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Song Premiere: "It's Hard To Look Away" by Feverbones

Feverbones live Photo Credit: Brian Gray
21 November 2017

Feverbones; Photo Credit: Brian Gray

Texan indie rock band Feverbones is readying to release its new album Dream Talk on February 23rd via Austin Town Hall Records. The Big Takeover has the first listen to a cut off the LP, the smoothly flowing, vocally harmonically glowing, mellow reverie “It’s Hard To Look Away”.

Feverbones first emerged with their self-titled EP in early 2014 (via Punctum Records). Abram Shook (The Great Nostalgic, Shearwater) happened across drummer/songwriter Matthew Shepherd and multi-instrumentalist/songwriter Christopher Cox when they met to collaborate on early tracks for Shook’s 2014 solo release, Sun Marquee (Western Vinyl). Around this time, Shepherd and Cox had been recording and touring as a wildly dynamic rhythm section and sometimes as hired guns for a number of local and touring acts. After a summer’s worth of meetings to talk shop and reinvent sprawling songs with questionable titles, Feverbones came together as a new collaborative channel for this trio of seasoned Austin musicians.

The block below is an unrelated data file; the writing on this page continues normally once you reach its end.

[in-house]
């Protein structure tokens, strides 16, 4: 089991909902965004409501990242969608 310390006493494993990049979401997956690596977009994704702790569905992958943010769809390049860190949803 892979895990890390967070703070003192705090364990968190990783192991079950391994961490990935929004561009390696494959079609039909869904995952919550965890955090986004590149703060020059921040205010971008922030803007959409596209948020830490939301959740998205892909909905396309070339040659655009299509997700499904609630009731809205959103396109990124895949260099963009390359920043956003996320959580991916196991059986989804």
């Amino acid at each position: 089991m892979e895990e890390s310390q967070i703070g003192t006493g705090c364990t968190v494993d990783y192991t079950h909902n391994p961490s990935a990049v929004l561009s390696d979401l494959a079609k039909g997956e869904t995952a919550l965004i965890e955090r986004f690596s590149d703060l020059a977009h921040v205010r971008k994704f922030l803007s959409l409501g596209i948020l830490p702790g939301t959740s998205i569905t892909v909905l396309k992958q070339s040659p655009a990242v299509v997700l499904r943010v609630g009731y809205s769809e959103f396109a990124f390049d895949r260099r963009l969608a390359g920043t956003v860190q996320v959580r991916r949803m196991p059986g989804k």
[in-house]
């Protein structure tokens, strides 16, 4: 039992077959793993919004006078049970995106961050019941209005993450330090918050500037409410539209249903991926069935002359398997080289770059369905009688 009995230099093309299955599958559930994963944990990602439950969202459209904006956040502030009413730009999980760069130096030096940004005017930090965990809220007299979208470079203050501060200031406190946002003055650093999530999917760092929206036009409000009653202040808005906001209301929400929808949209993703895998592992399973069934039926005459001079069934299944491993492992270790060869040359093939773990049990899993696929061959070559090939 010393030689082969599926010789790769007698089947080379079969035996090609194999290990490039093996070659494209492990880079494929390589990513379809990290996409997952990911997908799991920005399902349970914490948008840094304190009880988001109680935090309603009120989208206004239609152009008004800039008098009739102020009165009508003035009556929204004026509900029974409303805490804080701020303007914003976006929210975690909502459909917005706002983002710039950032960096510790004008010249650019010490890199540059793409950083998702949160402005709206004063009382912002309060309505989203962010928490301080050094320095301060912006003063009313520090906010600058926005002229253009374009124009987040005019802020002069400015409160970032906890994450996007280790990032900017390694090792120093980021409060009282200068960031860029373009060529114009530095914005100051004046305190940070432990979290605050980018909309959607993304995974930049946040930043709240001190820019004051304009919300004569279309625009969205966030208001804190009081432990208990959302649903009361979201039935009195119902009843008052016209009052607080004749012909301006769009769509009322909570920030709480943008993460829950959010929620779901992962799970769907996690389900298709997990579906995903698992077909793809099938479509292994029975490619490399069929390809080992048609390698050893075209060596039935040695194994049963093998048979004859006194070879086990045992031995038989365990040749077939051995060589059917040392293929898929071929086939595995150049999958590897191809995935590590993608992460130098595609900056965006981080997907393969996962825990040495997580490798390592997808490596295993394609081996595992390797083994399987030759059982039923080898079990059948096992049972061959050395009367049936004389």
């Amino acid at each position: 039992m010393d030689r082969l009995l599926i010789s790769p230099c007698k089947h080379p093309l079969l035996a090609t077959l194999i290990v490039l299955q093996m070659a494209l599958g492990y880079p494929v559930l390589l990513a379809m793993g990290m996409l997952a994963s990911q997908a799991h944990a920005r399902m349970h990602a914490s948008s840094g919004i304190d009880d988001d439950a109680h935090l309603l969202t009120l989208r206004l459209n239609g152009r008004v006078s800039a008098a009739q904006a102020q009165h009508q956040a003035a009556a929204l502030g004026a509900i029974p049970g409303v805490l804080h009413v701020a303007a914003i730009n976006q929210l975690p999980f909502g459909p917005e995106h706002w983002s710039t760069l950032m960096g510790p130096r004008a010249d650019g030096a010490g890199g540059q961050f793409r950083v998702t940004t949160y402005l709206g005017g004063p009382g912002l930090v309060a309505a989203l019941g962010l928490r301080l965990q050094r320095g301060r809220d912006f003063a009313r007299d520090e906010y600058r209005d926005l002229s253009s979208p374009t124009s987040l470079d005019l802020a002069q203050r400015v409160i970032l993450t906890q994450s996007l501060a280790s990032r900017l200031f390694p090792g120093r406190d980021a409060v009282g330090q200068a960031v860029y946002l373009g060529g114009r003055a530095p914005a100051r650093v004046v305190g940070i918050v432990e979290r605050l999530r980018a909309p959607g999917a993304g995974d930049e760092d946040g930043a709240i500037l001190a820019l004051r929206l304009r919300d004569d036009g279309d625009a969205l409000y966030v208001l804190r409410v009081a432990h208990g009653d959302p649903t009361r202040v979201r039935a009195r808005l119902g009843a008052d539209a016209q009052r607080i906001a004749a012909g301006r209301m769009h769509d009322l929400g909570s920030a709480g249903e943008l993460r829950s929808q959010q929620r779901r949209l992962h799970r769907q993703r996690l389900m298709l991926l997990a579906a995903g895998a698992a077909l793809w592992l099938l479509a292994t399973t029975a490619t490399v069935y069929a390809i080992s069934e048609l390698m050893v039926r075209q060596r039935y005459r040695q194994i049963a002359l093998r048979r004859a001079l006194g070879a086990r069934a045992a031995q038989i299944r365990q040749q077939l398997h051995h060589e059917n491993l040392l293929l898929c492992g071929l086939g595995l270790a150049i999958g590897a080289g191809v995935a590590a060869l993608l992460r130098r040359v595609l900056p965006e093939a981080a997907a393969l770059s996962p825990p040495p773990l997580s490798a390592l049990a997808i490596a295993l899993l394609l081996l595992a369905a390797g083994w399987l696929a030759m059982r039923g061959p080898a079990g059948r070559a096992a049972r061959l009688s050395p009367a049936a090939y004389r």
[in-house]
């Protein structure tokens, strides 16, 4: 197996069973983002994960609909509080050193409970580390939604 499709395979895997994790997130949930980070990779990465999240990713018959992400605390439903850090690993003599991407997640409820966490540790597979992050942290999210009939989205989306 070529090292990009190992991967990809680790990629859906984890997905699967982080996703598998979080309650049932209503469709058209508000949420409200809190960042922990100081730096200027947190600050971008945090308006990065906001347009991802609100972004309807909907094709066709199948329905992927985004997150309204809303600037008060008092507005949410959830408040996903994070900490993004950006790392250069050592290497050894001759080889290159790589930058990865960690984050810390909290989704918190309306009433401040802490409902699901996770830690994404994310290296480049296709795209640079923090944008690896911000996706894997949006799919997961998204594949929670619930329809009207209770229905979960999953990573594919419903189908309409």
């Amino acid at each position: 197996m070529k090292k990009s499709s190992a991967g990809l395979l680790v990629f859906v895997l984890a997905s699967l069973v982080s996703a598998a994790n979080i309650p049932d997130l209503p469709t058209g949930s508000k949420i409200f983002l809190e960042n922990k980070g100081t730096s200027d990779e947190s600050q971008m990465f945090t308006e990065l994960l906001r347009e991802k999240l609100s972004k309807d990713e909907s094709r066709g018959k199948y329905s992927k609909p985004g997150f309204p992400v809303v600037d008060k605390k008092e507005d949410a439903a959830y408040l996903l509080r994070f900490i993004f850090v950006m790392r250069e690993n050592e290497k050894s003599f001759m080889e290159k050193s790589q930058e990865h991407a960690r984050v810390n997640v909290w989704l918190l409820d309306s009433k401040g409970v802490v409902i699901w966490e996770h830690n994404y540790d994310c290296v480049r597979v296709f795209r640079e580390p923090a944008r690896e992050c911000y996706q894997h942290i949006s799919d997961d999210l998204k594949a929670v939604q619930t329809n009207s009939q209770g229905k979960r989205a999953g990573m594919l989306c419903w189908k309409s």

Upcoming album Dream Talk was written and recorded over the past three years with the band members aiming to write the songs together as much as possible, between their rehearsal space in South Austin and a winter retreat at Shepherd’s family farm outside of Brenham, Texas. The LP was tracked mainly to tape at Cacophony Recorders and Good Danny’s in Austin with the help of their good producer/engineer friend, Grant Johnson. The record was mixed by longtime friend, producer/engineer Justin Douglas at his studio King Electric.

In anticipation of the album, the band drops some details about it: “This collection of songs is a series of unreal scenes that sort of reimagines some of the more ecstatic or fucked up experiences we’ve had over the past few years. Ultimately they amounted to stories of heat-induced hallucinations, a heartbroken runaway’s foolhardy attempt to disappear overseas, mundane city life, apocalyptic nights, strange nomadic characters, waking by still waters at Balmorhea. Most of these songs lead back in some way to aphoristic conclusions, ideas that rang true for one or more of us over the past few years, or some singular thought to turn over in your mind.”

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